Following the launch of President Joe Biden’s third round of stimulus checks in March, more than 160 million payments of $1400 each have been made. The broader economic usefulness of direct stimulus payments, and the degree of beneficial effect that they have on the economy, has been debated elsewhere, but there is no question that these payments have helped millions of Americans.
Perhaps the best evidence for this are the signs that many Americans already want a fourth check. Data obtained from Google’s Google Trends service shows that searches for a fourth stimulus check have trended steadily upward since March, experiencing an enormous boost in April.
Interestingly, there is some degree of regional variation in the searches. Searches for stimulus checks have been most popular nationwide in West Virginia, with a baseline search interest of 100. (Google’s search tracking algorithm charts the highest number as 100, then ranks the lower numbers below that as a percentage of 100.) West Virginia is followed by Mississippi with 81, Arkansas with 74, and Kentucky and Oklahoma with numbers in the mid-60s.
According to research conducted by real-estate website Ownerly, the inhabitants of these four states also benefited the most from the first round of stimulus checks under President Trump in March 2020. This should come as no surprise, since a $1400 stimulus check goes much further in Mississippi than it does in New York, which has twice Mississippi’s GDP per capita. Considering this, the poorer states’ interest in a fourth check is probably not all that surprising.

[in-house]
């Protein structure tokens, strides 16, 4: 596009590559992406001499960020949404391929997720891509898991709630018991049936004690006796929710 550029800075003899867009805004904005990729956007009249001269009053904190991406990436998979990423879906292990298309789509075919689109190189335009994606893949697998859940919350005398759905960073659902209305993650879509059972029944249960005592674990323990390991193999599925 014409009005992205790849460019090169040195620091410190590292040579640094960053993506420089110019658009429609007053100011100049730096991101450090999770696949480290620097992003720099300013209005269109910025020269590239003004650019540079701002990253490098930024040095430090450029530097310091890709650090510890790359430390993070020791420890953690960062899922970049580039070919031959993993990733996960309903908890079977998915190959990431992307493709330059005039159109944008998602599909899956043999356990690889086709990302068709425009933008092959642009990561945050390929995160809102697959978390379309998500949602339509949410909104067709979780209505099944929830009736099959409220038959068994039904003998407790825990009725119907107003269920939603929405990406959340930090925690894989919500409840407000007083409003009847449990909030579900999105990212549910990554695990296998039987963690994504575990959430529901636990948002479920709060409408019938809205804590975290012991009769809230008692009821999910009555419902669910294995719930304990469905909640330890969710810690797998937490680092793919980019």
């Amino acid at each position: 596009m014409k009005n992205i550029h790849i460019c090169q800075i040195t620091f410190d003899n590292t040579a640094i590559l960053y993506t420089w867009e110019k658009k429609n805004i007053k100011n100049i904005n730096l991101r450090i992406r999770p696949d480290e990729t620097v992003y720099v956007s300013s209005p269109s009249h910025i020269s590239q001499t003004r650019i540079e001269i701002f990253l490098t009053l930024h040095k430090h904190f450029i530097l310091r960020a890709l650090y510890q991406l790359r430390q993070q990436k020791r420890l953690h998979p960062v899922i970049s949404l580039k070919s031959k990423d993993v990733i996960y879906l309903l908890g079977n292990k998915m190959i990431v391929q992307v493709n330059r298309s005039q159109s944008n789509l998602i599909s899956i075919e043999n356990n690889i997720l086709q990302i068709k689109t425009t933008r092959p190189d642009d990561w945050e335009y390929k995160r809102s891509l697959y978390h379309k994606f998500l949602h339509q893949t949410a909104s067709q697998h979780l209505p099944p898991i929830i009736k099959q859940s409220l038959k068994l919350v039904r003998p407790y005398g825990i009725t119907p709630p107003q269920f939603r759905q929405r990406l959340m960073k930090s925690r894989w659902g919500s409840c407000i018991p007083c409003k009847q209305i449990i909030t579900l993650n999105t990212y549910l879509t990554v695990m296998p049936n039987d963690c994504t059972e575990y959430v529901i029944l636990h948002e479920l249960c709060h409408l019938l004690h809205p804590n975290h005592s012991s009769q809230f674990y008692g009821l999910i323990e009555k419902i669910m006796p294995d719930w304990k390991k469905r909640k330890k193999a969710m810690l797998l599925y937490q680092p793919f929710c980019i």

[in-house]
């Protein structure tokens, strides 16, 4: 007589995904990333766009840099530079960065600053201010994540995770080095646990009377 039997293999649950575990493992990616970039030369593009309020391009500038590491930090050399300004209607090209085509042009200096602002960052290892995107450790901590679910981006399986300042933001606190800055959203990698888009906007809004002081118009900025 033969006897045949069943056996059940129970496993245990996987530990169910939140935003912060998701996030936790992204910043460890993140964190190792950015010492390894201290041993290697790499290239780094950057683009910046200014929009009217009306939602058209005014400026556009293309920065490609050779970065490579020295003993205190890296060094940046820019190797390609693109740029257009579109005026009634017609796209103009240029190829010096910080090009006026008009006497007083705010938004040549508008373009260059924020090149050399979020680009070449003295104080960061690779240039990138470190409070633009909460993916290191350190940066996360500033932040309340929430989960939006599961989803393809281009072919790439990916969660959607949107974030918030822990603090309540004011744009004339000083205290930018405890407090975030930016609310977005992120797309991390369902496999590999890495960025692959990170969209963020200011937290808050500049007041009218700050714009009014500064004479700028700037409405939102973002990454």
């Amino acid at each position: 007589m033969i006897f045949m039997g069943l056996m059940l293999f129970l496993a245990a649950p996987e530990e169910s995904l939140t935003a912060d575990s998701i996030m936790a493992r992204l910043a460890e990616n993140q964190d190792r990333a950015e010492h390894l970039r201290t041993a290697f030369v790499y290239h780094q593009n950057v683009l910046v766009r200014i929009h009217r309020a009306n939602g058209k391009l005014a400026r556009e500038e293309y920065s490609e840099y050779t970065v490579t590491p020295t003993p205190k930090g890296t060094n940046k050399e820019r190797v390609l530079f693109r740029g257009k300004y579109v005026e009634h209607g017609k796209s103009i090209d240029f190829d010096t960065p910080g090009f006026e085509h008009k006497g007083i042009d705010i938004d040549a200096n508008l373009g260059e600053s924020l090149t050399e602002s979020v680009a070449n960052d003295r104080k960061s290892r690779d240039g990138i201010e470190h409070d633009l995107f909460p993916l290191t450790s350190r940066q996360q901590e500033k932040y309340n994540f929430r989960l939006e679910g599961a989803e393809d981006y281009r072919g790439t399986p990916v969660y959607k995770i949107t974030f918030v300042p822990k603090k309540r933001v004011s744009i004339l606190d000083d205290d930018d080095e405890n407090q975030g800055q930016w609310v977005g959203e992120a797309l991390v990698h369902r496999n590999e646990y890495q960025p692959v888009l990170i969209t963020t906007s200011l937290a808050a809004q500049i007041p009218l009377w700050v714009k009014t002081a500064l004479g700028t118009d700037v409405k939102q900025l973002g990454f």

It is also interesting that these states all lean heavily red – and the Republicans who represent them in Congress have generally been less willing to provide their constituents with generous stimulus checks. Republicans, nominally fiscal conservatives, have cited the measures’ extreme cost – the March 2021 payments have so far cost American taxpayers approximately $380 billion – questioning their ability to “stimulate” the economy and criticizing their effect on the labor market.
Finally, at this point, it is unclear if a fourth stimulus check is needed. More than a year after the first lockdowns, the COVID-19 crisis is on the wane, with vaccines freely available to all Americans. Data collected by the U.S. Census Bureau suggests that the stimulus checks are no longer being used to buy basic necessities, like food and toilet paper, and increasingly being used to pay down existing debts such as student loans and credit card debt. While this is a positive sign indicating confidence in the economy – people do not generally pay down their debts during economic crises – it also undercuts the argument that American direly need stimulus payments to avoid economic catastrophe.
Possibly for this reason, political will for an additional round of stimulus checks has waned in Washington; while many progressive Democrats have argued in favor of regular payments for the duration of the crisis, President Biden’s hundredth-day speech made no mention of a fourth round of checks. If one comes, however, it will come because the representatives from West Virginia, Mississippi, Arkansas and Kentucky approve it.
Trevor Filseth is a news reporter and writer for the National Interest.